• United States



by Joe Gagan

Preparing the Data Network to Deliver Voice and Video

Feb 14, 20035 mins
CSO and CISOData and Information Security

Our research has shown that most mid-sized to large enterprises are either currently using IP telephony or currently investigating whether to deploy IP telephony into their networks. Enterprises are also investigating what is required to deliver quality video over the LAN and WAN. We expect that by 2005, 60 percent of new phone systems sold will be either IP PBXs or hybrid IP PBXs.

The biggest challenge for enterprises that are currently investigating whether to purchase VoIP systems for their network is to understand the issues, best-practice procedures, and costs in preparing the network to deliver quality voice. Because voice and video are real-time applications that are affected by delay, jitter, and packet loss, it is not a given that quality voice or video can be delivered over a data network without several steps being taken by the enterprise and the integrator. Network issues surrounding convergence are difficult for buyers to understand because the costs and requirements to set up the network for voice and video vary depending upon the current organization’s infrastructure equipment and current application environment.

The technology is still new, which means that the vendors themselves are still learning what is required to deliver quality voice and video over a data network. A mistake-either choosing a system integrator that doesn’t understand best practice procedures for convergence, or having the wrong network equipment in place-will lead to poor voice or video quality, which is unacceptable for enterprise users. Our research has shown that enterprises can get PSTN-quality voice and video, however, if the right equipment is in place, and the required audit, design, and implementation work is done by experienced integrators.

Adoption of voice-over-IP equipment is beginning to gain traction in the United States. The Yankee Group estimates that 10 percent of new system sales for phone systems were either IP PBXs or hybrid IP PBXs in 2001. A signifcant portion of enterpises that use video conferencing are today using the company WAN for intra-company video communications. The total cost of ownership (TCO) advantages that both VoIP equipment and video-over-IP equipment have over circuit-switched equipment are clear to the Yankee Group, most of the vendors and integrators of enterprise equipment, and a significant portion of enterprises. The wild card, however, is in trying to figure out how much the intial up-front costs and work associated with preparing the data network for convergence could potentially offset TCO advantages of VoIP and video equipment. It is also clear that the audit, design, and implementation work associated with VoIP or video equipment is a lengthy and arduous process-an art, not a science, today.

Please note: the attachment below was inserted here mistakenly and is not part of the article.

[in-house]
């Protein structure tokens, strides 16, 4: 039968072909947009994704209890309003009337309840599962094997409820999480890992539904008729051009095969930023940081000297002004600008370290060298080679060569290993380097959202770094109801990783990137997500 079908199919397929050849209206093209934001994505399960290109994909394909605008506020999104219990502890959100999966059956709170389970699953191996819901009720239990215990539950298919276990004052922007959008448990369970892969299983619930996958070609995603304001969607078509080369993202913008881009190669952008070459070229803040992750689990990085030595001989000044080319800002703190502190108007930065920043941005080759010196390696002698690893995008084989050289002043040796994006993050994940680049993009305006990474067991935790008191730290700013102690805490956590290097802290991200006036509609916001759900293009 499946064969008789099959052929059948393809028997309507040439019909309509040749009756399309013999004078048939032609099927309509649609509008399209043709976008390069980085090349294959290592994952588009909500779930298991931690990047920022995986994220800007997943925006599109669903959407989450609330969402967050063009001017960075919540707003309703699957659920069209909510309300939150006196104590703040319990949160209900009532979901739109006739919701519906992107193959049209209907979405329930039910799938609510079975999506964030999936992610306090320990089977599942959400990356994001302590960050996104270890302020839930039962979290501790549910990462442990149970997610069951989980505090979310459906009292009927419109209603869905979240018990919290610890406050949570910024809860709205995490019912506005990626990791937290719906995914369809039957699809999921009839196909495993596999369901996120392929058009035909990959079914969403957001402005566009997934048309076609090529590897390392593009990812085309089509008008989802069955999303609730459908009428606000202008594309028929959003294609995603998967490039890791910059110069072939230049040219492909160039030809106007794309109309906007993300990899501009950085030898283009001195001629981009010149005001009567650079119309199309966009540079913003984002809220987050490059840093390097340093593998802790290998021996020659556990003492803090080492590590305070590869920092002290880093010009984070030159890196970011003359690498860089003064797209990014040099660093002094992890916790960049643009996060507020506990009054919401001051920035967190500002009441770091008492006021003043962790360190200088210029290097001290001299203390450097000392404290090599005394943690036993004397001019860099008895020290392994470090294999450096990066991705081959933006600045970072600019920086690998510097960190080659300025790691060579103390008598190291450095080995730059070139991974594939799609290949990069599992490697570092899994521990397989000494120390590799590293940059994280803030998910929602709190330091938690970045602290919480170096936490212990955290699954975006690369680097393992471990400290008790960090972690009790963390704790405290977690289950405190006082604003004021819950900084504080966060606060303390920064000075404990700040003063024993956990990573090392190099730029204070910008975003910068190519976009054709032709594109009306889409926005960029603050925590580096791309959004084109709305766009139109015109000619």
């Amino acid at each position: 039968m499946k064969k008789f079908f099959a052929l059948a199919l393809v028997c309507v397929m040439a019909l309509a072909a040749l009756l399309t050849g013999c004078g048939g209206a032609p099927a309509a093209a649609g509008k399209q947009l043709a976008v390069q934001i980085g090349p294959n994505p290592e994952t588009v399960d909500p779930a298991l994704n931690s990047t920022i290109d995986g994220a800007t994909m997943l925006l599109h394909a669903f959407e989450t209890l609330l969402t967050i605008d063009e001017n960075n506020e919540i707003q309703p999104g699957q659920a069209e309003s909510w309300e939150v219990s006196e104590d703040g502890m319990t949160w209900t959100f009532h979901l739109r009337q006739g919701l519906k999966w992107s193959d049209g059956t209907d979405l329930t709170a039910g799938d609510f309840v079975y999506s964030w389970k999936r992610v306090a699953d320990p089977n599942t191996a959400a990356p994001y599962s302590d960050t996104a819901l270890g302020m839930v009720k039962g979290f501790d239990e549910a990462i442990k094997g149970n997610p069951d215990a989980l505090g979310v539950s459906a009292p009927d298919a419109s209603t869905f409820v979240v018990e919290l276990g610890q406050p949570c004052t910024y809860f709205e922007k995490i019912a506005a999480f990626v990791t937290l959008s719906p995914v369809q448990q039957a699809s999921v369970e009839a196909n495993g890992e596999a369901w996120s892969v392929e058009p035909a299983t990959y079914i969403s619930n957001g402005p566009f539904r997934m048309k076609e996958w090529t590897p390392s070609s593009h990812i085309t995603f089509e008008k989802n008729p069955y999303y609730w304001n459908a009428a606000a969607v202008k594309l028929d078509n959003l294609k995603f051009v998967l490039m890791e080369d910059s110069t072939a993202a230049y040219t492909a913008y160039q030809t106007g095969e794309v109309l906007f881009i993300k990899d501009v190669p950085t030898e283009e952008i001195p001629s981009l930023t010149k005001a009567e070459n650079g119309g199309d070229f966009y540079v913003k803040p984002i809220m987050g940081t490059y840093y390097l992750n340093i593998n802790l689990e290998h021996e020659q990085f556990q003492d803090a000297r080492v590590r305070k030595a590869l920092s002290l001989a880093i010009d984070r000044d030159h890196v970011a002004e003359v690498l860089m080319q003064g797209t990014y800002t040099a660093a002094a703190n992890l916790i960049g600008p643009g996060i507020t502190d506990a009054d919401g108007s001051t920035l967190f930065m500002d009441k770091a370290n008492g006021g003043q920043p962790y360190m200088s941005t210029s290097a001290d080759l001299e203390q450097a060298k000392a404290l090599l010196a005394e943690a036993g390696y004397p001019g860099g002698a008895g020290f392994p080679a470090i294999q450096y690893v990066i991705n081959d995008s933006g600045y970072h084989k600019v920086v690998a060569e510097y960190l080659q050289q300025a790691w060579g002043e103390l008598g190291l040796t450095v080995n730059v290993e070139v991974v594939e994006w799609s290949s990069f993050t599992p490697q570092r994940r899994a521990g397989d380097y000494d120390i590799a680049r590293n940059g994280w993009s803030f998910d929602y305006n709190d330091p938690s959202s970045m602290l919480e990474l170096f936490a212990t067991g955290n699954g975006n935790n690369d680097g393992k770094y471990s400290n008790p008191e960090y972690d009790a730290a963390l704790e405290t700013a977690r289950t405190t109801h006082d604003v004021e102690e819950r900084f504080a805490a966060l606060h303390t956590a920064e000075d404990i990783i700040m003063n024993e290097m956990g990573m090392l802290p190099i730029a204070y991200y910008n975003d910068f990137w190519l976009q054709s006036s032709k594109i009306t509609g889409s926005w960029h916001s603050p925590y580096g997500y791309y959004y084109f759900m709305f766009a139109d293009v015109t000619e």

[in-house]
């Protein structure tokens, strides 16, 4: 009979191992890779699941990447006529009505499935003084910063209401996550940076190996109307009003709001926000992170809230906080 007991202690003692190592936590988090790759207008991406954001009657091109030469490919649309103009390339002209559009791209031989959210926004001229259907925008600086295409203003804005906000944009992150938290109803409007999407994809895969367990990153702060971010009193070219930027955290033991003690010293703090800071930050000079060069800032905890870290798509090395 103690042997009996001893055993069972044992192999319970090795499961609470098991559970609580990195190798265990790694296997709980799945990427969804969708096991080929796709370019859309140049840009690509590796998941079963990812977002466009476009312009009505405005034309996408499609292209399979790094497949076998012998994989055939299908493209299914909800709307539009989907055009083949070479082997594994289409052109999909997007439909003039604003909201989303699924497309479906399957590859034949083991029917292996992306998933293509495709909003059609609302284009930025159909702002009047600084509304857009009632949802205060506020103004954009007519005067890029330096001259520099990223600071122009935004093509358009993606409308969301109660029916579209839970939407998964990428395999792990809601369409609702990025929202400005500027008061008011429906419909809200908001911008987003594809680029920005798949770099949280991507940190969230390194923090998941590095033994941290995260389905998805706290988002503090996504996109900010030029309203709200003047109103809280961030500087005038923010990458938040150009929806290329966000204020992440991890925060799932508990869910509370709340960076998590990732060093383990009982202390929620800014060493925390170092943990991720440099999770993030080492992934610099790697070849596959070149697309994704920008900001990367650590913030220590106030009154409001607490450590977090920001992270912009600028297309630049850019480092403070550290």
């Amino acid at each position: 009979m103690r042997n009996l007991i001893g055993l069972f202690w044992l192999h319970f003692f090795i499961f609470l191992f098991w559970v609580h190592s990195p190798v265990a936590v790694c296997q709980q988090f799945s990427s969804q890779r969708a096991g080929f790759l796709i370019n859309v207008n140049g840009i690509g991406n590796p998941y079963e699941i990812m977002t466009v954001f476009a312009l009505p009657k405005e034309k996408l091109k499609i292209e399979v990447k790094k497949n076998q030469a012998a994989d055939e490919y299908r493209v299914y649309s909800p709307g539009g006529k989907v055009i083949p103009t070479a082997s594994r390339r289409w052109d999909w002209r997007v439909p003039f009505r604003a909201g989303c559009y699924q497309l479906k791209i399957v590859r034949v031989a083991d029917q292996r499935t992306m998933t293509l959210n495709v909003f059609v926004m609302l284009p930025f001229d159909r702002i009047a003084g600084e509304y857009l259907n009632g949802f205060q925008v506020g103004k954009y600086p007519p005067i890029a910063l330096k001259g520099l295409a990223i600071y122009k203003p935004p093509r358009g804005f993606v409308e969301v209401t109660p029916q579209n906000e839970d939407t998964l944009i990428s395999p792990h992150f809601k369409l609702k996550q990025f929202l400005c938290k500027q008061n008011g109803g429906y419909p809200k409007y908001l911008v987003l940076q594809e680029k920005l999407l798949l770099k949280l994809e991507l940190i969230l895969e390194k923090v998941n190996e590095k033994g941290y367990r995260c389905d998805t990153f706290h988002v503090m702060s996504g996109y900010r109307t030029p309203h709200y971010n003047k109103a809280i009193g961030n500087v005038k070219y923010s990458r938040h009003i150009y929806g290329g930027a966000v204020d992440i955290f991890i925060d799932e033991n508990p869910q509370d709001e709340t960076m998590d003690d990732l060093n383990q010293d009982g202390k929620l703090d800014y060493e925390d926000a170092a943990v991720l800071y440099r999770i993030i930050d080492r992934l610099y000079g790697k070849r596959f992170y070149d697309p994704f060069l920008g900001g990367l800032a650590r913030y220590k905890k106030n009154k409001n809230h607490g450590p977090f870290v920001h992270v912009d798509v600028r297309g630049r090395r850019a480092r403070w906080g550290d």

Vendors and integrators have put best practices in place, but because the technology is new, the Yankee Group recommends that the buyer pay close attention to the number of installations the integrator has under its belt and the market leadership position of the vendor. Our research tells us that the percentage of both voice and video equipment technicians that are trained and experienced enough to handle VoIP or video-over-IP installations is still low. As mentioned, our studies have shown that TDM voice quality can be reached with the proper network preparation work and the correct network equipment in place. Voice and video quality and relability will also be influenced by an IP telephony or video-over-IP platform.


Business users of voice equipment will not accept any less quality or reliability with IP PBXs than what they have come to expect from circuit-switched PBXs. Voice quality-without delay, jitter, or packet loss-is not a given when delivered over a packet network. Until VoIP and video-over-IP quality becomes less of a variable, adoption will be hindered and costs for preparing the network will be high. Both vendors and systems integrators, however, are making great strides toward learning the procedures to deliver quality voice and video. We recommend that most enterprises strongly consider purchasing an IP telephony system when it is time to look at a new phone system. The only exception to our recommendation would be for an enterprise that has an old data infrastructure and does not have the budget to upgrade the data network. But because of the aforementioned realities, however, we are recommending that the following actions be taken by enterprises before they install an IP telephony system into their network:

  • Attempt to obtain data from the vendor that validates the vendor’s market position for IP telephony systems. The platforms delivered by the vendors are varied in terms of reliability and product maturity. It is not enough to go by old market share leadership perceptions for phone systems. Some of the legacy vendors have been slow to develop and push IP telephony, and as a result are behind some of the newer vendors in this market.
  • Invest the time to understand your own network, and the underlying infrastructure and applications. The more information that you have, the less you will have to pay for the audit.
  • Most vendors are using an indirect distribution model. As a result, it is just as important, if not more important, to choose the right integrator as it is to choose the right vendor. There is no better way to learn what is involved in preparing the data network for voice or video than getting sales and putting systems in. This is why we are strongly recommending that enterprises use the integrator with the most proven IP telephony experience.